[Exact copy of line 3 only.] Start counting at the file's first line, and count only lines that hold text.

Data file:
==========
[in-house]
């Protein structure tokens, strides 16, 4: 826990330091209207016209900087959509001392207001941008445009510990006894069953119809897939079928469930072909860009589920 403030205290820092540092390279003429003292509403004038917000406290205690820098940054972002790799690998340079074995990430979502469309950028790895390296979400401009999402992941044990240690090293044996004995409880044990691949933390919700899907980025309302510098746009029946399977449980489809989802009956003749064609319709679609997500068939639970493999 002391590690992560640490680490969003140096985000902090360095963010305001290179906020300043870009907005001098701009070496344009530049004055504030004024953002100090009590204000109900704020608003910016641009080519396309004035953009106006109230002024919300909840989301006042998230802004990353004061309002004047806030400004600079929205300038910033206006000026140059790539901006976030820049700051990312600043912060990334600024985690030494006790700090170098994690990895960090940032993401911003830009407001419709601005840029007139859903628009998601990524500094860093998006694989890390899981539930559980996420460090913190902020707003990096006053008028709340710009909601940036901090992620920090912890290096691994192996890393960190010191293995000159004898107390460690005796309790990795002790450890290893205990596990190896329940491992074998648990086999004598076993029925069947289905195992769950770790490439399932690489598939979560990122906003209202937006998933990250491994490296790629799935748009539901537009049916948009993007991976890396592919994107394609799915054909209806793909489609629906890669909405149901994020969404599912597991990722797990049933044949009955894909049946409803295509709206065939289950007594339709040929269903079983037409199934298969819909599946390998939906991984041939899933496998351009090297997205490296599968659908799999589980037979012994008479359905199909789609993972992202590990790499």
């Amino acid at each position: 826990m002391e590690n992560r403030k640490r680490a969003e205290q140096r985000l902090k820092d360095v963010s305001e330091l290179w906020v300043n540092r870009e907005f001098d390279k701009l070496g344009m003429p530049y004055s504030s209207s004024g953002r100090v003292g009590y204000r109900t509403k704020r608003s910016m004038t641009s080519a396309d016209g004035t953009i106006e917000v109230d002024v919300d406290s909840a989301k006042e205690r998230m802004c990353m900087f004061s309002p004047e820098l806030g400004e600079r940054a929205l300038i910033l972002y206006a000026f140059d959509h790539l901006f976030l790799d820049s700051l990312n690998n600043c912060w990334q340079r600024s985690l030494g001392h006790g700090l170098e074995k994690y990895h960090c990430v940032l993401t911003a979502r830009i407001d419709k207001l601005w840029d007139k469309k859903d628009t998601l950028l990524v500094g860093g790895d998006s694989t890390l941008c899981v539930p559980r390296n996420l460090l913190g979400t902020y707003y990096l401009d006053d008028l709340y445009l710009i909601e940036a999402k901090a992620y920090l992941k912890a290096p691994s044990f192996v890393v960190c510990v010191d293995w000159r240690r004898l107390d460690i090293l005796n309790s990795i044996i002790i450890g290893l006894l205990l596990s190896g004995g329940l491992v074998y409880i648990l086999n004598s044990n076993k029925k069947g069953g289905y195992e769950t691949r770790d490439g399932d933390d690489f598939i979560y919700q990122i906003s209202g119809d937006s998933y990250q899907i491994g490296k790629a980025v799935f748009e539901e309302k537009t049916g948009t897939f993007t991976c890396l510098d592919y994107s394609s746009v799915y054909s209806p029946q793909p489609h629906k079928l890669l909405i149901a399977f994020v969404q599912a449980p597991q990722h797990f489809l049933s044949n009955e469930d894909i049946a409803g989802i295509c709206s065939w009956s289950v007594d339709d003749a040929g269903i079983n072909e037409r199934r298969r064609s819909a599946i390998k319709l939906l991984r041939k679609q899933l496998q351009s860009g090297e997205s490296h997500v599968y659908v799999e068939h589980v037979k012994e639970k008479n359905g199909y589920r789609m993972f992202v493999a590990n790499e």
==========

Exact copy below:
């Amino acid at each position: 826990m002391e590690n992560r403030k640490r680490a969003e205290q140096r985000l902090k820092d360095v963010s305001e330091l290179w906020v300043n540092r870009e907005f001098d390279k701009l070496g344009m003429p530049y004055s504030s209207s004024g953002r100090v003292g009590y204000r109900t509403k704020r608003s910016m004038t641009s080519a396309d016209g004035t953009i106006e917000v109230d002024v919300d406290s909840a989301k006042e205690r998230m802004c990353m900087f004061s309002p004047e820098l806030g400004e600079r940054a929205l300038i910033l972002y206006a000026f140059d959509h790539l901006f976030l790799d820049s700051l990312n690998n600043c912060w990334q340079r600024s985690l030494g001392h006790g700090l170098e074995k994690y990895h960090c990430v940032l993401t911003a979502r830009i407001d419709k207001l601005w840029d007139k469309k859903d628009t998601l950028l990524v500094g860093g790895d998006s694989t890390l941008c899981v539930p559980r390296n996420l460090l913190g979400t902020y707003y990096l401009d006053d008028l709340y445009l710009i909601e940036a999402k901090a992620y920090l992941k912890a290096p691994s044990f192996v890393v960190c510990v010191d293995w000159r240690r004898l107390d460690i090293l005796n309790s990795i044996i002790i450890g290893l006894l205990l596990s190896g004995g329940l491992v074998y409880i648990l086999n004598s044990n076993k029925k069947g069953g289905y195992e769950t691949r770790d490439g399932d933390d690489f598939i979560y919700q990122i906003s209202g119809d937006s998933y990250q899907i491994g490296k790629a980025v799935f748009e539901e309302k537009t049916g948009t897939f993007t991976c890396l510098d592919y994107s394609s746009v799915y054909s209806p029946q793909p489609h629906k079928l890669l909405i149901a399977f994020v969404q599912a449980p597991q990722h797990f489809l049933s044949n009955e469930d894909i049946a409803g989802i295509c709206s065939w009956s289950v007594d339709d003749a040929g269903i079983n072909e037409r199934r298969r064609s819909a599946i390998k319709l939906l991984r041939k679609q899933l496998q351009s860009g090297e997205s490296h997500v599968y659908v799999e068939h589980v037979k012994e639970k008479n359905g199909y589920r789609m993972f992202v493999a590990n790499e």